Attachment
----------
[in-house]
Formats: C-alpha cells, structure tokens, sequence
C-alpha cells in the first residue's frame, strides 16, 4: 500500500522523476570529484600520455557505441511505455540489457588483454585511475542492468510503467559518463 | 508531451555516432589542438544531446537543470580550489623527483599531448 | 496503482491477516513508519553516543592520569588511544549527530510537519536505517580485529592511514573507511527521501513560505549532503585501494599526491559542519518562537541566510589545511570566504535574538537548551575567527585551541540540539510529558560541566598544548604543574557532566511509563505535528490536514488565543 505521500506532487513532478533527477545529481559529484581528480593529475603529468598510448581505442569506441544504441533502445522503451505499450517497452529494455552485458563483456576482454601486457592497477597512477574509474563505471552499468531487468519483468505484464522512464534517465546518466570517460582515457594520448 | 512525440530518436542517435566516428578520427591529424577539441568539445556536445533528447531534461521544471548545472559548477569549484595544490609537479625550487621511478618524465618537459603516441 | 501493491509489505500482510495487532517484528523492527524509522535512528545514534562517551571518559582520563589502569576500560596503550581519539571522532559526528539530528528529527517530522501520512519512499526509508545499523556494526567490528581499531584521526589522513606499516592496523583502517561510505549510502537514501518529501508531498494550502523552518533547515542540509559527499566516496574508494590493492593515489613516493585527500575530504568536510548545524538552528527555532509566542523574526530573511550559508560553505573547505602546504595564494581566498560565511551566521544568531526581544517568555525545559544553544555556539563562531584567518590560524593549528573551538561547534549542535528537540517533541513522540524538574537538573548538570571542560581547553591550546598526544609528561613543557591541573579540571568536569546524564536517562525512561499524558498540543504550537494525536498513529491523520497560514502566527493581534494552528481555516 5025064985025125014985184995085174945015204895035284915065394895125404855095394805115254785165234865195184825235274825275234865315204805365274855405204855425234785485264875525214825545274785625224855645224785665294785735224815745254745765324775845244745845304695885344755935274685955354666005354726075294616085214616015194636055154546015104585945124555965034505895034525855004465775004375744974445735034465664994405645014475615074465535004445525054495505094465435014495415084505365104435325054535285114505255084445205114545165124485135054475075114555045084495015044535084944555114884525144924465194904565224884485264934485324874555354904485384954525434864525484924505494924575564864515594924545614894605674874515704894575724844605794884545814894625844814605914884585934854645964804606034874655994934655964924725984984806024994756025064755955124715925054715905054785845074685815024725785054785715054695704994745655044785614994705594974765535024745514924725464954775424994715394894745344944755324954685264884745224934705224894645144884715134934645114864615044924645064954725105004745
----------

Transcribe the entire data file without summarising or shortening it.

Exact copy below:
[in-house]
Formats: C-alpha cells, structure tokens, sequence
C-alpha cells in the first residue's frame, strides 16, 4: 500500500522523476570529484600520455557505441511505455540489457588483454585511475542492468510503467559518463 | 508531451555516432589542438544531446537543470580550489623527483599531448 | 496503482491477516513508519553516543592520569588511544549527530510537519536505517580485529592511514573507511527521501513560505549532503585501494599526491559542519518562537541566510589545511570566504535574538537548551575567527585551541540540539510529558560541566598544548604543574557532566511509563505535528490536514488565543 505521500506532487513532478533527477545529481559529484581528480593529475603529468598510448581505442569506441544504441533502445522503451505499450517497452529494455552485458563483456576482454601486457592497477597512477574509474563505471552499468531487468519483468505484464522512464534517465546518466570517460582515457594520448 | 512525440530518436542517435566516428578520427591529424577539441568539445556536445533528447531534461521544471548545472559548477569549484595544490609537479625550487621511478618524465618537459603516441 | 501493491509489505500482510495487532517484528523492527524509522535512528545514534562517551571518559582520563589502569576500560596503550581519539571522532559526528539530528528529527517530522501520512519512499526509508545499523556494526567490528581499531584521526589522513606499516592496523583502517561510505549510502537514501518529501508531498494550502523552518533547515542540509559527499566516496574508494590493492593515489613516493585527500575530504568536510548545524538552528527555532509566542523574526530573511550559508560553505573547505602546504595564494581566498560565511551566521544568531526581544517568555525545559544553544555556539563562531584567518590560524593549528573551538561547534549542535528537540517533541513522540524538574537538573548538570571542560581547553591550546598526544609528561613543557591541573579540571568536569546524564536517562525512561499524558498540543504550537494525536498513529491523520497560514502566527493581534494552528481555516 5025064985025125014985184995085174945015204895035284915065394895125404855095394805115254785165234865195184825235274825275234865315204805365274855405204855425234785485264875525214825545274785625224855645224785665294785735224815745254745765324775845244745845304695885344755935274685955354666005354726075294616085214616015194636055154546015104585945124555965034505895034525855004465775004375744974445735034465664994405645014475615074465535004445525054495505094465435014495415084505365104435325054535285114505255084445205114545165124485135054475075114555045084495015044535084944555114884525144924465194904565224884485264934485324874555354904485384954525434864525484924505494924575564864515594924545614894605674874515704894575724844605794884545814894625844814605914884585934854645964804606034874655994934655964924725984984806024994756025064755955124715925054715905054785845074685815024725785054785715054695704994745655044785614994705594974765535024745514924725464954775424994715394894745344944755324954685264884745224934705224894645144884715134934645114864615044924645064954725105004745